Arturo Merino Benitez Airport
Every country or territory decides who can enter or exit through its borders. The Government of Canada cannot intervene on your behalf if you do not meet your destination’s entry or exit requirements.
We have obtained the information on this page from the Chilean authorities. It can, however, change at any time.
Verify this information with foreign diplomatic missions and consulates in Canada.
Entry requirements vary depending on the type of passport you use for travel.
Before you travel, check with your transportation company about passport requirements. Its rules on passport validity may be more stringent than the country’s entry rules.
Regular Canadian passport
Your passport must be valid must be valid for the duration of your stay in Chile.
Passport for official travel
Different entry rules may apply.
Other travel documents
Different entry rules may apply when travelling with a temporary passport or an emergency travel document. Before you leave, check with the closest diplomatic mission for your destination.
Tourist visa: not required
Business visa: not required
Student visa: required
Work visa: required
Canadians do not need a visa to visit Chile, but tourists are issued a tourist card upon arrival. The card is valid for a maximum period of up to 90 days.
You must retain the card and present it to immigration officers prior to departure from the country. Failure to do so may result in delays.
Replacing a lost or stolen card
If lost or stolen, a new tourist card can be obtained in Santiago at a special police unit (Jefatura Nacional de Extranjeria y Policia Internacional), located at Eleuterio Ramirez, No. 852, Santiago, well in advance of departure.
If outside of Santiago, you can get a replacement card from the nearest office of the police investigations unit.
- Police Investigation Service (in Spanish)
- Replacing a tourist card - Police investigations unit (in Spanish)
Extension of stay
You can request an extension of stay for another 90 days at the Chilean immigration office in Santiago or at one of their offices co-located with the provincial government in the province where you are staying.
You must apply for the extension at least 1 month before your current tourist card’s expiration date. If you have stayed in Chile for longer than the allowed period, you must pay a fine at the Chilean immigration office before you can leave the country.
- Chilean immigration office (in Spanish)
In August 2018, the Chilean government began to limit stays on Easter Island to 30 consecutive days for all travellers, including Chileans who reside on the mainland. Upon your entry, you will have to show a:
- passport that will be valid for the duration of your stay
- return ticket that meets the 30-day deadline
- proof of reservation at an authorized resort
Importation of agriculture products
Chile imposes severe restrictions, such as detention and heavy fines, on the importation of agricultural products. Be sure to declare all agriculture items when entering Chile, including packaged products.
- Chilean customs regulations - National Customs Service (in Spanish)
If you are a Canadian of Chilean origin, Chilean immigration authorities deem you a Chilean citizen. As such, Canadian-Chilean dual citizens residing in Chile must enter and depart the country using their Chilean passport, and dual nationals that travel to Chile on their Canadian passport but decide to stay longer than 90 days without obtaining an extension may be asked to depart the country on a Chilean passport.
Canadians of Chilean origin should contact the nearest Chilean embassy or consulate in Canada before travelling to Chile to confirm their citizenship status and to check for the latest entry and exit requirements, which may change without notice.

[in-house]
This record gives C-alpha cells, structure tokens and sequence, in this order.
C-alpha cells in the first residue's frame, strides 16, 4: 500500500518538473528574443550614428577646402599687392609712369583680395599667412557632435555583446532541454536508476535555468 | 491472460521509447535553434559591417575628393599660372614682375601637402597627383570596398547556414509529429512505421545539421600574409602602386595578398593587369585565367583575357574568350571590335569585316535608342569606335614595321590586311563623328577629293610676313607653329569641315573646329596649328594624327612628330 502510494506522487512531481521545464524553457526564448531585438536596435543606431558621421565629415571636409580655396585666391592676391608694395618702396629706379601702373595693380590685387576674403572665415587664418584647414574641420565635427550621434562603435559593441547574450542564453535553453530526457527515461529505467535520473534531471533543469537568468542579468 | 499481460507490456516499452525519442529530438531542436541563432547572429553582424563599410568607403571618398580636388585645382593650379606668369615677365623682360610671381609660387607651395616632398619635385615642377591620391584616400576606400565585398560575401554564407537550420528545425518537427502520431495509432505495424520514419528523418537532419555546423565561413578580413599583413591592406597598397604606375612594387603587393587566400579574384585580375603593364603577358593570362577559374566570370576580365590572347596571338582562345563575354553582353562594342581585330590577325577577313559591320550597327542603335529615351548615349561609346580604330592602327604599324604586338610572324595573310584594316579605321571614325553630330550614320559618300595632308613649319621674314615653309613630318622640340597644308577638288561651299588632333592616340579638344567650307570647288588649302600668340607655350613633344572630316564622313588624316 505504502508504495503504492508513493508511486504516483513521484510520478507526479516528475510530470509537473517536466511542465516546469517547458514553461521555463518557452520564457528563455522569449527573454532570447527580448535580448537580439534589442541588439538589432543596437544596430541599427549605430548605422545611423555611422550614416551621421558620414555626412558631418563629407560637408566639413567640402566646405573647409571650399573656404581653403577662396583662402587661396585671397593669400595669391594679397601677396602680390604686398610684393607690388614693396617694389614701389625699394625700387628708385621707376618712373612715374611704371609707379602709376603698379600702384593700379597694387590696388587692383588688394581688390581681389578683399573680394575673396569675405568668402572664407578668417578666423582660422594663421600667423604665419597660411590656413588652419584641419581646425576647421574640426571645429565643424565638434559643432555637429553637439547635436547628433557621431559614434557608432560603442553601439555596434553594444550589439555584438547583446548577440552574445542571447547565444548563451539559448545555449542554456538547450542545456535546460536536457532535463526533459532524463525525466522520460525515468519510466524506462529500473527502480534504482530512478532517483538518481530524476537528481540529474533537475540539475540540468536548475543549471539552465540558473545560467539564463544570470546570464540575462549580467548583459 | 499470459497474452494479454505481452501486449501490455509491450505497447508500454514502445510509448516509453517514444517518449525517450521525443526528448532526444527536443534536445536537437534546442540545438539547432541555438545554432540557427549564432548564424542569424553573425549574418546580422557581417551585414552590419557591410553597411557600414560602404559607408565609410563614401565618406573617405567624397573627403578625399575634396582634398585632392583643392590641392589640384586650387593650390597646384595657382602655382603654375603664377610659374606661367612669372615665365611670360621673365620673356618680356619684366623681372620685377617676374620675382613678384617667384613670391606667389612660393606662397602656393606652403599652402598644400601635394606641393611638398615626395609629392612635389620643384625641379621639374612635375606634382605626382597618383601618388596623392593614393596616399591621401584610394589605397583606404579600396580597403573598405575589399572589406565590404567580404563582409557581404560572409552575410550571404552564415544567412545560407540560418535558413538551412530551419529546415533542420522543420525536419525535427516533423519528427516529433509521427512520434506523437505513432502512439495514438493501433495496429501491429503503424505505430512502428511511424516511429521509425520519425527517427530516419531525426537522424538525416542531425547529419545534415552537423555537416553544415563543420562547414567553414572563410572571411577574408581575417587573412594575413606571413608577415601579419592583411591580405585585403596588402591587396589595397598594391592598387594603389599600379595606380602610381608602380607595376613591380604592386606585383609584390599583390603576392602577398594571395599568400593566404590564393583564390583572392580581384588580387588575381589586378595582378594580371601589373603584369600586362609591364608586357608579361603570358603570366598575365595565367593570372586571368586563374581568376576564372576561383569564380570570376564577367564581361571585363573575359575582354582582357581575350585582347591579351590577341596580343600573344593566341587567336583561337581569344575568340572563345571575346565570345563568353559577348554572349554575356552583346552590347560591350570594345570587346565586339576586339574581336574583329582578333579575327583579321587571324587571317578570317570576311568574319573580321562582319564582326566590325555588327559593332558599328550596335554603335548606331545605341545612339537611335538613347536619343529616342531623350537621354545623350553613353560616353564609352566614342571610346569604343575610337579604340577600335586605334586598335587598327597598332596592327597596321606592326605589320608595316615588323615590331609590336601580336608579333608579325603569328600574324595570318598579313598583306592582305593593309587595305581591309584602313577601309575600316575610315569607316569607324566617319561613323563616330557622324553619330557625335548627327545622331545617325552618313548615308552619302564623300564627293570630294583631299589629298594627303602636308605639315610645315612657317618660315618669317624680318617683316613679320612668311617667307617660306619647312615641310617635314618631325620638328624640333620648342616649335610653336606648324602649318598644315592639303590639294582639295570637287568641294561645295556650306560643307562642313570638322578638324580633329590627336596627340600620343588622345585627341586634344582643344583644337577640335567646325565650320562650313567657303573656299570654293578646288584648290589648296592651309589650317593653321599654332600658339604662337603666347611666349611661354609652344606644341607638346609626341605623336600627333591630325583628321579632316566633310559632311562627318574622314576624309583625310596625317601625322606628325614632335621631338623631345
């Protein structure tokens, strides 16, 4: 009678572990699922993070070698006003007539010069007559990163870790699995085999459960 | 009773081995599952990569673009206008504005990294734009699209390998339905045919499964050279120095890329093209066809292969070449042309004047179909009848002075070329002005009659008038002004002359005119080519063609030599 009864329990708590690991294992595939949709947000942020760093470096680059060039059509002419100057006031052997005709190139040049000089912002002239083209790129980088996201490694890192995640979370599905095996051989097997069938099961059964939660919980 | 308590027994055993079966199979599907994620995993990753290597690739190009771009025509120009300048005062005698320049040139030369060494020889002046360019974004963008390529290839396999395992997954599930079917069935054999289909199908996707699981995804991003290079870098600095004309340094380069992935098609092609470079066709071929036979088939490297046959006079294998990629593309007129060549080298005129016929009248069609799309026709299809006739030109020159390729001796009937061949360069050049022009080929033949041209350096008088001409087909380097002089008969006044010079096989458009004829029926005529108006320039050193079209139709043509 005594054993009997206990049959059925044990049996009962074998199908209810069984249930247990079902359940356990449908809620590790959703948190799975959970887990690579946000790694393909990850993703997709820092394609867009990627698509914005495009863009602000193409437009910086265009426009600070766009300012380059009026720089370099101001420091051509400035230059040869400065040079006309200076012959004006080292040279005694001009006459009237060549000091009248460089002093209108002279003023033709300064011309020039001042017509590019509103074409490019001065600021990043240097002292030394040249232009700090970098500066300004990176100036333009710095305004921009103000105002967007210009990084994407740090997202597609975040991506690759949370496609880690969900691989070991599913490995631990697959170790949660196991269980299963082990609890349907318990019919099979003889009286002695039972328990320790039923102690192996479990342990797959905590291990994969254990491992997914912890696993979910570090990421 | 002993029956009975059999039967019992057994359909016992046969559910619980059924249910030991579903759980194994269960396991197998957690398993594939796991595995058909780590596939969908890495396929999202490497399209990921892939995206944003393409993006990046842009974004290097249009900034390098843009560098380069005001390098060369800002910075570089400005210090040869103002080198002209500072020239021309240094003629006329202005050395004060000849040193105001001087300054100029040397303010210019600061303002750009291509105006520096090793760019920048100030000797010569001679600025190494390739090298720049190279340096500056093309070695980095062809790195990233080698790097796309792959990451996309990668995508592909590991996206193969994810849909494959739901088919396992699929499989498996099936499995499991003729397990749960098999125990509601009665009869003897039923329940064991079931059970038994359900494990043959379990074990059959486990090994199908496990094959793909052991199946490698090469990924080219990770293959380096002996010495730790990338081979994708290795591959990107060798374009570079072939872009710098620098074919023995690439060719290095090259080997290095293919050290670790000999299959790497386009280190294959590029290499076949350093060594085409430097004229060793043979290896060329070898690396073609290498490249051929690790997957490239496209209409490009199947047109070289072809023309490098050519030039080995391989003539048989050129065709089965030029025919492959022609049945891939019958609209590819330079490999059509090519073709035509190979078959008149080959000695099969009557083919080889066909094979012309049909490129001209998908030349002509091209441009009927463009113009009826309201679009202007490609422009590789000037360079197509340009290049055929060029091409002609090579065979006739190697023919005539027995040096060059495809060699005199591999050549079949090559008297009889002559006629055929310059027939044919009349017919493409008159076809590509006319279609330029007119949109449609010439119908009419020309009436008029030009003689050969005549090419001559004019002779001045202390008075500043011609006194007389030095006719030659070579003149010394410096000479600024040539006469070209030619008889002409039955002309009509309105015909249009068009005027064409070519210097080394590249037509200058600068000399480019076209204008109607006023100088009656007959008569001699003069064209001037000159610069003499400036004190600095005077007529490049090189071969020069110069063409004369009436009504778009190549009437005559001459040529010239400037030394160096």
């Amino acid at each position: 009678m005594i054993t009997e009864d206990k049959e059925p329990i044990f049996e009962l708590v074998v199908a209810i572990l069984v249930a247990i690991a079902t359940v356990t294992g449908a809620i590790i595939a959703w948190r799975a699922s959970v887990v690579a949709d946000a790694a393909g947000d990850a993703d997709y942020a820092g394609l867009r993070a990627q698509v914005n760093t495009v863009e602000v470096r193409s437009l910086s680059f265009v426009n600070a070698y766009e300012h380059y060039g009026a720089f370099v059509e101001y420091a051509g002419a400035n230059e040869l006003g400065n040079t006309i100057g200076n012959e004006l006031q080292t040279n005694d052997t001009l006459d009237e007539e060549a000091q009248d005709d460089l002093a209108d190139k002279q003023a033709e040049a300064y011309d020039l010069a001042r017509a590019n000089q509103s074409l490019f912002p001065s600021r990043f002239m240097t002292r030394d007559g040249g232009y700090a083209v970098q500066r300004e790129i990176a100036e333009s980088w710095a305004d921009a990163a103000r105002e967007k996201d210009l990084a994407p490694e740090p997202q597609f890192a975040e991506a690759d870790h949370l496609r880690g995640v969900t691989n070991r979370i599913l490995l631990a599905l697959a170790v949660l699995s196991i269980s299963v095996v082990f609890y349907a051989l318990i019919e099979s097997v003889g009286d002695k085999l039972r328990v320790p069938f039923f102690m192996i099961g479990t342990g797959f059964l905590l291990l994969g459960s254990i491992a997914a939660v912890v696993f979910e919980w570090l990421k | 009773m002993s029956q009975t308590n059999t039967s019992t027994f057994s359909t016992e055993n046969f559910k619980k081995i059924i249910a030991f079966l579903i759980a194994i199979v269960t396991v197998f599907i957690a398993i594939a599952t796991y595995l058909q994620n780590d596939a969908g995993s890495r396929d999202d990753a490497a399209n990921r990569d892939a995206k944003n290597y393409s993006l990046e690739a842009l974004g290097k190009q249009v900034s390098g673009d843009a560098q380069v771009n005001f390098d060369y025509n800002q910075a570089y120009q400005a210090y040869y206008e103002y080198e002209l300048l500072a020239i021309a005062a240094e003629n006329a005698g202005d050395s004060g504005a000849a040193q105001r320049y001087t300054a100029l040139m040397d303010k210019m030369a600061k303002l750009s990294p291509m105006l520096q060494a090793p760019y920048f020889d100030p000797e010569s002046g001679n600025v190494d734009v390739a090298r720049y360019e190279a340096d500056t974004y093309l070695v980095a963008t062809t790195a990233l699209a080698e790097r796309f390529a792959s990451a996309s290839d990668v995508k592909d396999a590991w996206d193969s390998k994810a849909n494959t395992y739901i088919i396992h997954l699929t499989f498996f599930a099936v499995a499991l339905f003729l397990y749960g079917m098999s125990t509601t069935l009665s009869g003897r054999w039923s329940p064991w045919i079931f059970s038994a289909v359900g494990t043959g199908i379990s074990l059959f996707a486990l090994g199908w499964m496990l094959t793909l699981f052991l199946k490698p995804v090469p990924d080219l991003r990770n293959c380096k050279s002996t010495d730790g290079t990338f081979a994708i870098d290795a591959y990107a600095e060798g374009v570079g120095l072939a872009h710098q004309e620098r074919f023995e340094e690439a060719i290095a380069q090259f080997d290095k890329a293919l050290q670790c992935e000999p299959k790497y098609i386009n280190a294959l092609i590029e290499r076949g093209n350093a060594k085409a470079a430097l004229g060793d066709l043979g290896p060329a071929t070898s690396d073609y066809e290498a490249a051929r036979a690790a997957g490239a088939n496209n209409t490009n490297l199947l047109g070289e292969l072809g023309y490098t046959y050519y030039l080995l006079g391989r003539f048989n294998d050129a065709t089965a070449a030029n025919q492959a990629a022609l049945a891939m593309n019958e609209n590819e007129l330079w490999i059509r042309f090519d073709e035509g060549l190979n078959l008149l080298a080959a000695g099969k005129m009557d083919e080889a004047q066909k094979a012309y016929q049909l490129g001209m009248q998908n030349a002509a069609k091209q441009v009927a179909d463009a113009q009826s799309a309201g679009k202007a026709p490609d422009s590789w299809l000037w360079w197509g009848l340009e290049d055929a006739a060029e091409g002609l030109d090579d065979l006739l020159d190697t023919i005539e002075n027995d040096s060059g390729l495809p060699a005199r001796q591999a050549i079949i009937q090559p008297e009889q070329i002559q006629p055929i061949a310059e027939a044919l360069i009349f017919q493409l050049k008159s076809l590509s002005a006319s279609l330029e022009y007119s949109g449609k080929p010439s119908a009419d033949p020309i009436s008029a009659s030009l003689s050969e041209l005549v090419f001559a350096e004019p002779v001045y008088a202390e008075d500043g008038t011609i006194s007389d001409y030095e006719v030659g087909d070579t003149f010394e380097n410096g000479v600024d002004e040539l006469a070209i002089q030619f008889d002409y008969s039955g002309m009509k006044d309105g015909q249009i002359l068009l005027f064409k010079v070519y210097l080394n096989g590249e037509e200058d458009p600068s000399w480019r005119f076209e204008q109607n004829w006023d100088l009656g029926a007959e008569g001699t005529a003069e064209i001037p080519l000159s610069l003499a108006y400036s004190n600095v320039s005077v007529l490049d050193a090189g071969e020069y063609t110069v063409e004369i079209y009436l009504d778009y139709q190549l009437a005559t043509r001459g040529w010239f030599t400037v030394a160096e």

Children and travel
Children born in Chile may require a Chilean passport to leave the country.
Chile has strict requirements for the entry and exit of persons under the age of 18, including special documentation.
Parents of children travelling alone or with 1 parent are strongly encouraged to contact the nearest Chilean embassy or consulate before departure to ensure that the latest entry and exit requirements, which may change without notice, are met.
More about travelling with children
Learn about potential entry requirements related to yellow fever (vaccines section).
- Pandemic COVID-19 all countries: avoid non-essential travel outside Canada - January 7, 2021
- Global Measles Notice - July 23, 2019
Be sure that your routine vaccines, as per your province or territory, are up-to-date regardless of your travel destination.
Some of these vaccines include: measles-mumps-rubella (MMR), diphtheria, tetanus, pertussis, polio, varicella (chickenpox), influenza and others.
Vaccines to Consider
You may be at risk for these vaccine-preventable diseases while travelling in this country. Talk to your travel health professional about which ones are right for you.
Hepatitis A is a disease of the liver spread through contaminated food and water or contact with an infected person. All those travelling to regions with a risk of hepatitis A infection should get vaccinated.
Hepatitis B is a disease of the liver spread through blood or other bodily fluids. Travellers who may be exposed (e.g., through sexual contact, medical treatment, sharing needles, tattooing, acupuncture or occupational exposure) should get vaccinated.
Seasonal influenza occurs worldwide. The flu season usually runs from November to April in the northern hemisphere, between April and October in the southern hemisphere and year round in the tropics. Influenza (flu) is caused by a virus spread from person to person when they cough or sneeze or by touching objects and surfaces that have been contaminated with the virus. Get the flu shot.
Measles is a highly contagious viral disease. It can spread quickly from person to person by direct contact and through droplets in the air.
Anyone who is not protected against measles is at risk of being infected with it when travelling internationally.